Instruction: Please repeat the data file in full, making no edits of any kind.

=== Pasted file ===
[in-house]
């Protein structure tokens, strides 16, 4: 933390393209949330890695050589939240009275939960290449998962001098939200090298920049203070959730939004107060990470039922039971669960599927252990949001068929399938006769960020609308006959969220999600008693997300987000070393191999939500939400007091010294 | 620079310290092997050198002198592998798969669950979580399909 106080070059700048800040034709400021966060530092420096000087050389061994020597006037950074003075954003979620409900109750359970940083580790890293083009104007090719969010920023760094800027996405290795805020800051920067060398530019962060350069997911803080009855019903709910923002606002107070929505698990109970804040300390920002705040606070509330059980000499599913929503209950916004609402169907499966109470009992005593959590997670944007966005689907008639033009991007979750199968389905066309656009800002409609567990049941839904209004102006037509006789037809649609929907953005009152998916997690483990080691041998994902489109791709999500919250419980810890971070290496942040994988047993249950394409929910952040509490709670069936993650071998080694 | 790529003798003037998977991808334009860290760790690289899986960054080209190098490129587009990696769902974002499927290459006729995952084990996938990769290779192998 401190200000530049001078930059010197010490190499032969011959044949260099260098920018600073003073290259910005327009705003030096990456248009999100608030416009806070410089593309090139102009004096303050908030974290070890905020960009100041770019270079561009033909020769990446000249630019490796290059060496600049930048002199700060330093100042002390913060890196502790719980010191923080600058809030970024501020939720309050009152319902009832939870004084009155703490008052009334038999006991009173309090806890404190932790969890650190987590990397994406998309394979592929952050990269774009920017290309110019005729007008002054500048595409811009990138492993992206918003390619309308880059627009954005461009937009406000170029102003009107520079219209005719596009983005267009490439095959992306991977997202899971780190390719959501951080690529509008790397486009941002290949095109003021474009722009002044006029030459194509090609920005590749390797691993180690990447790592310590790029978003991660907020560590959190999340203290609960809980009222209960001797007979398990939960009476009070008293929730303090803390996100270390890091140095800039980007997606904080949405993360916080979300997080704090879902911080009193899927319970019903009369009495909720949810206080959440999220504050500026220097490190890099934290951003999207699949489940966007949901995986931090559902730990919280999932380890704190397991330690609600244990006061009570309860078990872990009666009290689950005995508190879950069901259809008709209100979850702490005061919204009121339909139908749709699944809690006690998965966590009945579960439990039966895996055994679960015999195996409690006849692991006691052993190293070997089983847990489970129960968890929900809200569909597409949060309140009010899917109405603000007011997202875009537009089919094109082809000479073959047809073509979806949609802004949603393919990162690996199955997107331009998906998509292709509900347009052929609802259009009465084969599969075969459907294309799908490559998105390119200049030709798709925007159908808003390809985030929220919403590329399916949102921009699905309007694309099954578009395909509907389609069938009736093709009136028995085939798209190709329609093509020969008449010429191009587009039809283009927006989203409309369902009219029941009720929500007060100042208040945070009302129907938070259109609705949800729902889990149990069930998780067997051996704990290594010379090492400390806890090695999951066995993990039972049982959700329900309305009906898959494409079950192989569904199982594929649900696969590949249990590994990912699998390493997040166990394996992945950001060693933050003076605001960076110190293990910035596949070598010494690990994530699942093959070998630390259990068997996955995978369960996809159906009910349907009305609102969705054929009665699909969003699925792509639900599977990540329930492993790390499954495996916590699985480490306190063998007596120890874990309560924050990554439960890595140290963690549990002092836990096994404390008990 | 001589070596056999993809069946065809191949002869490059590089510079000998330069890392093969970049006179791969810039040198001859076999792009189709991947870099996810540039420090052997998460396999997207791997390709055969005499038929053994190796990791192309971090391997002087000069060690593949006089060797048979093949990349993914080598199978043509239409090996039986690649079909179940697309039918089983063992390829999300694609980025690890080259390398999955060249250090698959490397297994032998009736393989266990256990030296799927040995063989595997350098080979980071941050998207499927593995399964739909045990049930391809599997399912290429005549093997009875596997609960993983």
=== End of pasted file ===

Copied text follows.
[in-house]
């Protein structure tokens, strides 16, 4: 933390393209949330890695050589939240009275939960290449998962001098939200090298920049203070959730939004107060990470039922039971669960599927252990949001068929399938006769960020609308006959969220999600008693997300987000070393191999939500939400007091010294 | 620079310290092997050198002198592998798969669950979580399909 106080070059700048800040034709400021966060530092420096000087050389061994020597006037950074003075954003979620409900109750359970940083580790890293083009104007090719969010920023760094800027996405290795805020800051920067060398530019962060350069997911803080009855019903709910923002606002107070929505698990109970804040300390920002705040606070509330059980000499599913929503209950916004609402169907499966109470009992005593959590997670944007966005689907008639033009991007979750199968389905066309656009800002409609567990049941839904209004102006037509006789037809649609929907953005009152998916997690483990080691041998994902489109791709999500919250419980810890971070290496942040994988047993249950394409929910952040509490709670069936993650071998080694 | 790529003798003037998977991808334009860290760790690289899986960054080209190098490129587009990696769902974002499927290459006729995952084990996938990769290779192998 401190200000530049001078930059010197010490190499032969011959044949260099260098920018600073003073290259910005327009705003030096990456248009999100608030416009806070410089593309090139102009004096303050908030974290070890905020960009100041770019270079561009033909020769990446000249630019490796290059060496600049930048002199700060330093100042002390913060890196502790719980010191923080600058809030970024501020939720309050009152319902009832939870004084009155703490008052009334038999006991009173309090806890404190932790969890650190987590990397994406998309394979592929952050990269774009920017290309110019005729007008002054500048595409811009990138492993992206918003390619309308880059627009954005461009937009406000170029102003009107520079219209005719596009983005267009490439095959992306991977997202899971780190390719959501951080690529509008790397486009941002290949095109003021474009722009002044006029030459194509090609920005590749390797691993180690990447790592310590790029978003991660907020560590959190999340203290609960809980009222209960001797007979398990939960009476009070008293929730303090803390996100270390890091140095800039980007997606904080949405993360916080979300997080704090879902911080009193899927319970019903009369009495909720949810206080959440999220504050500026220097490190890099934290951003999207699949489940966007949901995986931090559902730990919280999932380890704190397991330690609600244990006061009570309860078990872990009666009290689950005995508190879950069901259809008709209100979850702490005061919204009121339909139908749709699944809690006690998965966590009945579960439990039966895996055994679960015999195996409690006849692991006691052993190293070997089983847990489970129960968890929900809200569909597409949060309140009010899917109405603000007011997202875009537009089919094109082809000479073959047809073509979806949609802004949603393919990162690996199955997107331009998906998509292709509900347009052929609802259009009465084969599969075969459907294309799908490559998105390119200049030709798709925007159908808003390809985030929220919403590329399916949102921009699905309007694309099954578009395909509907389609069938009736093709009136028995085939798209190709329609093509020969008449010429191009587009039809283009927006989203409309369902009219029941009720929500007060100042208040945070009302129907938070259109609705949800729902889990149990069930998780067997051996704990290594010379090492400390806890090695999951066995993990039972049982959700329900309305009906898959494409079950192989569904199982594929649900696969590949249990590994990912699998390493997040166990394996992945950001060693933050003076605001960076110190293990910035596949070598010494690990994530699942093959070998630390259990068997996955995978369960996809159906009910349907009305609102969705054929009665699909969003699925792509639900599977990540329930492993790390499954495996916590699985480490306190063998007596120890874990309560924050990554439960890595140290963690549990002092836990096994404390008990 | 001589070596056999993809069946065809191949002869490059590089510079000998330069890392093969970049006179791969810039040198001859076999792009189709991947870099996810540039420090052997998460396999997207791997390709055969005499038929053994190796990791192309971090391997002087000069060690593949006089060797048979093949990349993914080598199978043509239409090996039986690649079909179940697309039918089983063992390829999300694609980025690890080259390398999955060249250090698959490397297994032998009736393989266990256990030296799927040995063989595997350098080979980071941050998207499927593995399964739909045990049930391809599997399912290429005549093997009875596997609960993983």